Ediscovery: US judge approves predictive coding results

For the first time in the US, a court has approved the result of an ediscovery production in which predictive coding was both ordered and used. When it was demonstrated that the predictive coding’s accuracy in identifying responsive documents exceeded the court’s agreed requirement, opposing counsel raised no further objections. Therefore, the defendants’ 173,000 document production in the Global Aerospace case will stand.
The plaintiffs had originally objected to the use of any computer-assisted review (CAR) to cull the initial 1.3 million document set; the judge overruled that objection.
Thomas C. Gricks III, chair of the e-Discovery Practice Group at Philadelphia-based Schnader Harrison Segal and Lewis, was the attorney who persuaded Judge James Chamblin in the 20th Judicial Circuit of Virginia’s Loudoun Circuit Court first to allow use of predictive coding, and then that his client had done its duty in using the technology (which also saved the client hundreds of thousands of dollars in attorney fees).
Using the OrcaTec Document Decisioning Suite for predictive coding, an experienced Schnader litigator was able to review and code 5000 random documents from the 1.3 million document collection within a matter of days. There were no keywords or seed sets used, such as have been ordered in other cases like Da Silva Moore, because OrcaPredict does not require either, thus saving even more time and money.
Once the coding was completed to the attorney’s satisfaction, OrcaPredict trimmed the document set 83% in just a few hours. By significantly reducing the number of documents in this way, Schnader was able to efficiently conduct second-pass review with a team of only five attorneys over a much shorter time period than they would have needed using traditional review.  Roughly 173,000 documents of the 1.3 million ultimately were produced in discovery.
“Using a strict manual review process, just culling the irrelevant documents would likely have taken as much as 20,000 man-hours to review, at an anticipated cost of $1.5 million,” said Gricks. “We were able to generate results that measurably exceed typical manual review, at a fraction of the cost, and we were prepared to produce the vast majority of the responsive documents within a tight timeframe.”
Karl Schieneman, president of Review Less and the predictive coding consultant Schnader used on Global Aerospace, believes using CAR is going to be a significant trend, especially in light of this decision. “With the ever-increasing amount of data that corporations are storing, pre-trial e-Discovery costs are becoming absolutely prohibitive without the use of technologies like OrcaTec’s predictive coding.”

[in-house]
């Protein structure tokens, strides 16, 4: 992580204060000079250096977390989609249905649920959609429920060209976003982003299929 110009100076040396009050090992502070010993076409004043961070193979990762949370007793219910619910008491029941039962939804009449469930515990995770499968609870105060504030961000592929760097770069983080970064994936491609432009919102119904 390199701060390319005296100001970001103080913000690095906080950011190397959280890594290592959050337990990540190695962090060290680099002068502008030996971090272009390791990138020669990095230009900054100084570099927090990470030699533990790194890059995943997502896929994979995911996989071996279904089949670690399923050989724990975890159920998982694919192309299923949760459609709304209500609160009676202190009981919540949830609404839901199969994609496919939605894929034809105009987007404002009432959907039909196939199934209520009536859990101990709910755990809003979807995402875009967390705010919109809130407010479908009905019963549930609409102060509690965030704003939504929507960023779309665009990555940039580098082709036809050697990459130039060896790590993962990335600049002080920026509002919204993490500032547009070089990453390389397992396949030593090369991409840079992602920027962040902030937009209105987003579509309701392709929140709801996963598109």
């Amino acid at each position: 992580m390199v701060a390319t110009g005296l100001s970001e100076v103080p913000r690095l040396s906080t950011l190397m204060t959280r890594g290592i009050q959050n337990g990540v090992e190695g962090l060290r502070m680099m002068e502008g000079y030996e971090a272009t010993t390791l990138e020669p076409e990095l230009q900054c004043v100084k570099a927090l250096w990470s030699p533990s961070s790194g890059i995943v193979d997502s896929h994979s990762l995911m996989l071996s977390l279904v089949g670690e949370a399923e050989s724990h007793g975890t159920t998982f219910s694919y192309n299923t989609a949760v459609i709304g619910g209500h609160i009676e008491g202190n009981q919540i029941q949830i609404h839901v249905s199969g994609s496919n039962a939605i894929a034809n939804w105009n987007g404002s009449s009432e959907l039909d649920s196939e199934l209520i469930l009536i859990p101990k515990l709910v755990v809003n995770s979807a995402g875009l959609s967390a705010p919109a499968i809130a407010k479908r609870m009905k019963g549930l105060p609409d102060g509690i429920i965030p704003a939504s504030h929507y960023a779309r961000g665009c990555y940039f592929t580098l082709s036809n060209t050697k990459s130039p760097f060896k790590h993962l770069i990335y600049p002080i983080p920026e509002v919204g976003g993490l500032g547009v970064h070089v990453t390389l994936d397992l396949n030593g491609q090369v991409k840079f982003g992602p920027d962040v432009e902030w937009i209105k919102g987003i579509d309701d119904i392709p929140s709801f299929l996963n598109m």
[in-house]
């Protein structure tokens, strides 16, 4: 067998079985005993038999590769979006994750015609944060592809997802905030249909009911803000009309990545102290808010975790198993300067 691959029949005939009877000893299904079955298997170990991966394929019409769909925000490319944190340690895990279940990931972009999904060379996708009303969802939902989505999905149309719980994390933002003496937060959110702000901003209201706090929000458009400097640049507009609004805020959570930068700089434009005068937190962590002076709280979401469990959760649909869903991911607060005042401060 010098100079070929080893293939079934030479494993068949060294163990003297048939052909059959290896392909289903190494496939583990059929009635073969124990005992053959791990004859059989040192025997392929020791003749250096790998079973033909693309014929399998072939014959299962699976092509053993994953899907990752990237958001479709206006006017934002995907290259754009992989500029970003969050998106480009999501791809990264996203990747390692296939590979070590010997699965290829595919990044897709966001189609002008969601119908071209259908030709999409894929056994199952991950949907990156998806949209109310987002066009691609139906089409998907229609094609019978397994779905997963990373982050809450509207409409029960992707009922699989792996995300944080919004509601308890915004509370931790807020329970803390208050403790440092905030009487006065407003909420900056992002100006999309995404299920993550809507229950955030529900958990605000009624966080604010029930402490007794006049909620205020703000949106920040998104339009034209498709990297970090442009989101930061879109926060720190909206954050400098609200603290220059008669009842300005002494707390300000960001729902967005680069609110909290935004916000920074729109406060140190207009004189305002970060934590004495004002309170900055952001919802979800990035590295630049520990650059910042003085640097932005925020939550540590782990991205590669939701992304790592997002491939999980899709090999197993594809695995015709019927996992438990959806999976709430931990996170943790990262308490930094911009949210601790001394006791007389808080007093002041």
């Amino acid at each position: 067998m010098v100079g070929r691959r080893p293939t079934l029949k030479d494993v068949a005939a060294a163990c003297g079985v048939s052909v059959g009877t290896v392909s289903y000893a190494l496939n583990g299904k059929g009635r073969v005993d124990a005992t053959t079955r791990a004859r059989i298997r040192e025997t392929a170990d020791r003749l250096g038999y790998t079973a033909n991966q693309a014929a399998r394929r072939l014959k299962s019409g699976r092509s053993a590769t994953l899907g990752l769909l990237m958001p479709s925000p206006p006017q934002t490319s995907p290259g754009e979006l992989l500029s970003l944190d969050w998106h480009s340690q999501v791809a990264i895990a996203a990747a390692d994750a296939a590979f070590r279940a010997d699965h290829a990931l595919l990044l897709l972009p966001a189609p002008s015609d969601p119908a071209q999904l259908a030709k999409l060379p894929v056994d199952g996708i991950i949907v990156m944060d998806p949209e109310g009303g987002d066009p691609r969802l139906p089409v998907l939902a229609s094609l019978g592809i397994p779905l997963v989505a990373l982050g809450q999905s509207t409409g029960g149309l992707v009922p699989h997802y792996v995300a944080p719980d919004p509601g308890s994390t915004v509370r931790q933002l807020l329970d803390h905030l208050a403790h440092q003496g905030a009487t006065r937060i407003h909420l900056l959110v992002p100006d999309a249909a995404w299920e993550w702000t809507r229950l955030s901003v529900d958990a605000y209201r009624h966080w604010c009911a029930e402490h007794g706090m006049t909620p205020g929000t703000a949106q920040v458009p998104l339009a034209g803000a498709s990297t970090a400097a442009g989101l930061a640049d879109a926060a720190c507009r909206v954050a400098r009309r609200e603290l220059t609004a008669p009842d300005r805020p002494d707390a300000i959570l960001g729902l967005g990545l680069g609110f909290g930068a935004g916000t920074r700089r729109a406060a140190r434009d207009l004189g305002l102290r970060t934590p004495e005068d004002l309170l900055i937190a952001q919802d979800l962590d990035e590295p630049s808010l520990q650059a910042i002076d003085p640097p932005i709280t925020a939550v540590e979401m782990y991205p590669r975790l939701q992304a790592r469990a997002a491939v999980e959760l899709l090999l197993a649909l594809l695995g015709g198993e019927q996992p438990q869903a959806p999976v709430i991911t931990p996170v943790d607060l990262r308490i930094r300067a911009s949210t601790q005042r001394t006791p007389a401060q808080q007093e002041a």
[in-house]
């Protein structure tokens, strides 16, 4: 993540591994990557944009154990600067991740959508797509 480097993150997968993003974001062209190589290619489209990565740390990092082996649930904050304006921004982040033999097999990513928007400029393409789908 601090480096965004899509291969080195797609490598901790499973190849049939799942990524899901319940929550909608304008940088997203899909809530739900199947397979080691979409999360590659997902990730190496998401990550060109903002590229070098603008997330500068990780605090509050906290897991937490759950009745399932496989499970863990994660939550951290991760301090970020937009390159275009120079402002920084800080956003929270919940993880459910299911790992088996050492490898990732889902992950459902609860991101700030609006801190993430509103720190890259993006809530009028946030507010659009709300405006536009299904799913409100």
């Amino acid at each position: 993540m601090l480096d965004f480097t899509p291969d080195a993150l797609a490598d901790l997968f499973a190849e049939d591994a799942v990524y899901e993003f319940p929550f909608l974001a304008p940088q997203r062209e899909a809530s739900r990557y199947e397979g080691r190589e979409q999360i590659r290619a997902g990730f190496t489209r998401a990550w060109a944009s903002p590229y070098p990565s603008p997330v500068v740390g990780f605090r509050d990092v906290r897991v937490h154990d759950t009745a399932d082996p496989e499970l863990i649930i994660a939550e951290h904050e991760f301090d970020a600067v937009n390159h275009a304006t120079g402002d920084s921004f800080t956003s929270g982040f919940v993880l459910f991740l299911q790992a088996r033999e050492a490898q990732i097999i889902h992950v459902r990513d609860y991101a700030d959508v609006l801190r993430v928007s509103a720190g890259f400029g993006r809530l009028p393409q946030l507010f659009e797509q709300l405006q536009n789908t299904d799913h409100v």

To obtain the April order from the Virginia court that, for the first time, allowed a party to use predictive coding for ediscovery over another party’s objection, Gricks had proffered the testimony of predictive coding experts. Schieneman, OrcaTec’s CTO & Chief Scientist Herbert L. Roitblat and Timothy Opsitnick, president of JurInnov in Cleveland, helped Gricks convince the court that predictive coding would create better, defensible document culling, while providing significant time and cost savings.  JurInnov collected and processed an initial 8TB of electronically stored information for Schnader before delivering the 27GB, or 1.3 million documents, to OrcaTec – an initial reduction of more than 99% before predictive coding even came into play.
Gricks also proposed, and the court agreed, that there should be a floor for the quality of the predictive coding in order for it to pass muster. Gricks’ client had to show that predictive coding had found at least 75% of all responsive documents in the document set (75% Recall). Human review, also called linear review, is normally 50% or less on Recall.
Upon post-predictive coding testing, OrcaPredict was found to have achieved 81% Recall plus 80%  Precision. Precision means that 80% of the documents OrcaPredict predicted would be relevant were found upon review actually to be relevant.
“OrcaTec’s predictive coding has been attaining the Global Aerospace level of Precision and Recall – and even much better – on a very regular basis,” said Roitblat. “You can see on the OrcaTec dashboard the percentage of precision and recall you’re achieving as you code. The clients here were aiming for greater than 75%, which is vastly better than human review, and they got 80%.  We can’t help but be proud of that.”
In October, Gricks produced the document set that his team had gathered and reviewed using predictive coding. After a hearing on December 7, the court okayed the document set without objection.
“While there are other cases allowing or ordering predictive coding or CAR, this is the first time a court has said, essentially, ‘The way you used predictive coding to cull your data set was fine,’ “ said Roitblat.
“The true value to U.S. companies of this ruling on predictive coding is in allowing litigants to move a case that really matters to trial, rather than being forced to settle to save the millions in review costs that would come without it,” Gricks said. “Corporate litigants can use this technology to truly understand their cases without waiting months or years until mountains of documents are manually reviewed.”